Sharks nine times more likely to kill men than women

Ruth Doherty
Sharks nine times more likely to kill men than women
Sharks nine times more likely to kill men than women




Sharks are nine times more likely to kill men than women, a new study from Australia shows.

Men are targeted in 84 per cent of all unprovoked shark attacks, and make up 89 per cent of all shark bite fatalities.

The statistics come from a study at Bond University in Queensland, which is set to be published in the international journal Coastal Management.

So why are men more of a target? It could simply come down to the fact that they spend more time in the water than women, said report author associate professor, Daryl McPhee.

He told the Daily Telegraph: "Potentially men spend more time in the water, and are more risk-prone."

The study is part of a wider look at shark attacks and fatalities, which have tripled in the three decades up to 2011.

Australia came top for shark fatalities, recording 171 shark attacks, 32 of which were fatal.

Professor McPhee said this could be down to the Australians' "obvious love and affinity with the water", as well as the type and size of sharks in its waters (tiger, bull, and great whites).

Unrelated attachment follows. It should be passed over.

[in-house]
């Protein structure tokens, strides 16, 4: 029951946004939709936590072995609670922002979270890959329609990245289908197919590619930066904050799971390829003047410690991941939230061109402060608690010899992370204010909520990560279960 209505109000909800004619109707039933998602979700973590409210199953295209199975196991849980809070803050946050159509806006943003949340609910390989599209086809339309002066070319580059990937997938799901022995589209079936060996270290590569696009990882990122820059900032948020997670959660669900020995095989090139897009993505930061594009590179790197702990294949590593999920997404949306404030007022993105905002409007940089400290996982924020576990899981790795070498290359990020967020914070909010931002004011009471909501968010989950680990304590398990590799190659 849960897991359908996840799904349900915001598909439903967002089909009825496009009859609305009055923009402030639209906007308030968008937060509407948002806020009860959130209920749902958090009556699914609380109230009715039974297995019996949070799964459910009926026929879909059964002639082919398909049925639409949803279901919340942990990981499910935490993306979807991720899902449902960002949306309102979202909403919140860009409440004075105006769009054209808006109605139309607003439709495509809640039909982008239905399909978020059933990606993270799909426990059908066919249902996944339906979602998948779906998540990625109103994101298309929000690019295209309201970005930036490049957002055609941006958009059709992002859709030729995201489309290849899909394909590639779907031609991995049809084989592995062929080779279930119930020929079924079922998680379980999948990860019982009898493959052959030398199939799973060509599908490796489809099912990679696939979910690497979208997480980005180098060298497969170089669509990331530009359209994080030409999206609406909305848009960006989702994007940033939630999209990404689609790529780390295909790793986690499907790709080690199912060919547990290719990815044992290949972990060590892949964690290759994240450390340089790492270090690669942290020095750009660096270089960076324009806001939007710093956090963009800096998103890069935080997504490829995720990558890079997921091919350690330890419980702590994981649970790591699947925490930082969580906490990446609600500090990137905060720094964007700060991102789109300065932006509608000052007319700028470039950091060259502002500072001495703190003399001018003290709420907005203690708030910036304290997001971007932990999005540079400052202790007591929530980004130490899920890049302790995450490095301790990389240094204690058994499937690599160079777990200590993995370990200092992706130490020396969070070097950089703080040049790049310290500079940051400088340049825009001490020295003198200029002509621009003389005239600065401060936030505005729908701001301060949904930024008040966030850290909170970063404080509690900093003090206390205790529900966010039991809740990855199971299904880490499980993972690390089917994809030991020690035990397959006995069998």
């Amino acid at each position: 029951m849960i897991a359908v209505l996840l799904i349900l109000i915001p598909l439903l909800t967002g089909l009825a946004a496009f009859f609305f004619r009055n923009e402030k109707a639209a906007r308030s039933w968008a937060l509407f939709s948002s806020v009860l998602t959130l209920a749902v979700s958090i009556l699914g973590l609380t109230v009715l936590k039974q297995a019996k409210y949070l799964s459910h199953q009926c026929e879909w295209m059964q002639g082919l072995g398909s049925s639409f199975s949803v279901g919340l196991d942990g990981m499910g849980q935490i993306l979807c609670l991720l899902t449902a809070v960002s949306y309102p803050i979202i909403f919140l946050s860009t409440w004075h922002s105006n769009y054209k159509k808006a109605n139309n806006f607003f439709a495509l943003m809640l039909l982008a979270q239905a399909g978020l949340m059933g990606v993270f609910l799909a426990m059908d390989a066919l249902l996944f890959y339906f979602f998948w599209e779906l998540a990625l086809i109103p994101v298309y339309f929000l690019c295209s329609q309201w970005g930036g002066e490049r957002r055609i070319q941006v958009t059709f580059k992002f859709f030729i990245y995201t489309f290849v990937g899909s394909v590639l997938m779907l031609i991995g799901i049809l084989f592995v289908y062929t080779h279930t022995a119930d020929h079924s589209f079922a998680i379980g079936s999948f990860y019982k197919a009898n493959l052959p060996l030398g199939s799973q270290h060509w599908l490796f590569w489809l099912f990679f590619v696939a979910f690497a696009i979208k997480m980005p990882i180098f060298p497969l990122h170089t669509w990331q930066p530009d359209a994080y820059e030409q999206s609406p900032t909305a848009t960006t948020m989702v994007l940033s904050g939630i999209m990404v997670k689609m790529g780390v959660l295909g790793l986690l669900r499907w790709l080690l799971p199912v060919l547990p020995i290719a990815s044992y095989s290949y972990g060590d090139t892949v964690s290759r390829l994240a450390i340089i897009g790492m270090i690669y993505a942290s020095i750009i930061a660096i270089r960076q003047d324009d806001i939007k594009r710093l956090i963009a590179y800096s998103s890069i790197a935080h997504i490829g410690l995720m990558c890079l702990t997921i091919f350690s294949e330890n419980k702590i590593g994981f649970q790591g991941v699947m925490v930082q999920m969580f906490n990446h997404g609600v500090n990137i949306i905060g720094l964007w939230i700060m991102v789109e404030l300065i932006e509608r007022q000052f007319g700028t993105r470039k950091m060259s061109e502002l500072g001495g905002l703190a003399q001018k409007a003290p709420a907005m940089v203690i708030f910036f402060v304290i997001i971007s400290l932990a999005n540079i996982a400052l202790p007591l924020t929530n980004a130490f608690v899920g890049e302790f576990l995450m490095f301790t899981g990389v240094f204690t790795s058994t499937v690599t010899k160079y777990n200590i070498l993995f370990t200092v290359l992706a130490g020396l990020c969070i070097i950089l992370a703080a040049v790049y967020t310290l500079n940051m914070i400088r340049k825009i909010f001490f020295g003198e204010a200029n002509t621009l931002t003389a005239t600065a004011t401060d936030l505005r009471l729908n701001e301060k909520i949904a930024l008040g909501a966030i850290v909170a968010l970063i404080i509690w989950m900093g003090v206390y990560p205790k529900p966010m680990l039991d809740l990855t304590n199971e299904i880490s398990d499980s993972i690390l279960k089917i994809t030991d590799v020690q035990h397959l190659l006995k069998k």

He said: "The type and size of sharks found in Australian waters is also believed to be a factor, with the white shark behind the highest number of unprovoked shark bites globally and prevalent here."

The United States recorded a whopping 769 shark bites, but only 25 fatalities, which McPhee suggested was because smaller sharks might be responsible.

South Africa saw 132 bites and 28 fatalities over the time period.

According to the Daily Mail, in Australia, surfers were bitten more than any other recreational water user, with 63 surfers suffering shark bites, compared with 44 swimmers and 26 scuba divers.

However, only 15.8 per cent of surfers suffered fatal injuries, compared with 34.6 per cent of scuba divers and 33.3 per cent of snorkelers.

McPhee said this is because scuba divers suffer more bites to the head and torso as their whole bodies are submerged.

He reminded readers that shark attacks "still remain an extremely infrequent event", adding that "129 people drowned on Australian surf beaches between 2001 and 2005 alone".

And what is the solution to avoiding attacks? McPhee does not condone shark culling programmes that also kill other marine animals like turtles and dugongs, and according to the Daily Telegraph, suggested: "Governments should focus investment on non-lethal alternatives, including public education."



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